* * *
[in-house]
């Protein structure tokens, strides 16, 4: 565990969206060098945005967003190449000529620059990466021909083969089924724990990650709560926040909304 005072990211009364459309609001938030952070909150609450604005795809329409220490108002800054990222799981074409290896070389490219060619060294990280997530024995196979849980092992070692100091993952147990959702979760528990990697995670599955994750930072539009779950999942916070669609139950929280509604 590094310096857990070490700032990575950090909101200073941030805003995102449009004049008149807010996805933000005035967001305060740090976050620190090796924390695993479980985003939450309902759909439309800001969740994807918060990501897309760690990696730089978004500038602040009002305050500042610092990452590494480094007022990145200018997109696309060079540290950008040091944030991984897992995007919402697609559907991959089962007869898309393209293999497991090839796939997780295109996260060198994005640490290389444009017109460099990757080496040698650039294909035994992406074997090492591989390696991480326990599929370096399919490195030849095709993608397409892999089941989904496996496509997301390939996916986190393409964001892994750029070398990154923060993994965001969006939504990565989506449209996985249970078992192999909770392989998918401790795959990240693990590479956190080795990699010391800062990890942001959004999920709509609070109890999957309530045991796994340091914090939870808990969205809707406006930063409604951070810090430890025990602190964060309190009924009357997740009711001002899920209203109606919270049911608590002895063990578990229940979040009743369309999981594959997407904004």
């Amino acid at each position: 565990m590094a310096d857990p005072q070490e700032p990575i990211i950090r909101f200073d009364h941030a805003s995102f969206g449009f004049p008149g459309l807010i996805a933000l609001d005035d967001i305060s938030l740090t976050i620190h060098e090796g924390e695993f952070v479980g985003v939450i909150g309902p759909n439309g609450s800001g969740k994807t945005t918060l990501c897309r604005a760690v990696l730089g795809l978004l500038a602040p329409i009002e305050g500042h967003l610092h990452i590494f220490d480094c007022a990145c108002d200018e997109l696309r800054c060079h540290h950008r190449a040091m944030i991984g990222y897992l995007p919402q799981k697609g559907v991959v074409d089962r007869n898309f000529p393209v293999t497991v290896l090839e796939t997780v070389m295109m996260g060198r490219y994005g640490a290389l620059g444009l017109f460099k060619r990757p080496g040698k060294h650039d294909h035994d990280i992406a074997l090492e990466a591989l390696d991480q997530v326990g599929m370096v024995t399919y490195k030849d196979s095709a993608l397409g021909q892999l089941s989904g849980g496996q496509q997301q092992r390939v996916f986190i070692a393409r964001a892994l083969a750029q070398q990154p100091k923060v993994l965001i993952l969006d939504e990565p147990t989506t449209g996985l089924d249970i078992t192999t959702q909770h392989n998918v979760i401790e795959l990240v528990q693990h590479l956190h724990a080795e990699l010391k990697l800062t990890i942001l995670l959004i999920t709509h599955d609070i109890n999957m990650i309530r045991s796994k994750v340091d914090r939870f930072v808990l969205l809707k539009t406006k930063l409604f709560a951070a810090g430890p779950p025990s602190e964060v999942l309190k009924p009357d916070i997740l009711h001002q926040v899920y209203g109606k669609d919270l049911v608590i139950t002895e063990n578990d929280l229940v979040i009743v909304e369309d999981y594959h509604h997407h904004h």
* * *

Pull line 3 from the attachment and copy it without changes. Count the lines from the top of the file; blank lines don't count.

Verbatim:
């Amino acid at each position: 565990m590094a310096d857990p005072q070490e700032p990575i990211i950090r909101f200073d009364h941030a805003s995102f969206g449009f004049p008149g459309l807010i996805a933000l609001d005035d967001i305060s938030l740090t976050i620190h060098e090796g924390e695993f952070v479980g985003v939450i909150g309902p759909n439309g609450s800001g969740k994807t945005t918060l990501c897309r604005a760690v990696l730089g795809l978004l500038a602040p329409i009002e305050g500042h967003l610092h990452i590494f220490d480094c007022a990145c108002d200018e997109l696309r800054c060079h540290h950008r190449a040091m944030i991984g990222y897992l995007p919402q799981k697609g559907v991959v074409d089962r007869n898309f000529p393209v293999t497991v290896l090839e796939t997780v070389m295109m996260g060198r490219y994005g640490a290389l620059g444009l017109f460099k060619r990757p080496g040698k060294h650039d294909h035994d990280i992406a074997l090492e990466a591989l390696d991480q997530v326990g599929m370096v024995t399919y490195k030849d196979s095709a993608l397409g021909q892999l089941s989904g849980g496996q496509q997301q092992r390939v996916f986190i070692a393409r964001a892994l083969a750029q070398q990154p100091k923060v993994l965001i993952l969006d939504e990565p147990t989506t449209g996985l089924d249970i078992t192999t959702q909770h392989n998918v979760i401790e795959l990240v528990q693990h590479l956190h724990a080795e990699l010391k990697l800062t990890i942001l995670l959004i999920t709509h599955d609070i109890n999957m990650i309530r045991s796994k994750v340091d914090r939870f930072v808990l969205l809707k539009t406006k930063l409604f709560a951070a810090g430890p779950p025990s602190e964060v999942l309190k009924p009357d916070i997740l009711h001002q926040v899920y209203g109606k669609d919270l049911v608590i139950t002895e063990n578990d929280l229940v979040i009743v909304e369309d999981y594959h509604h997407h904004h």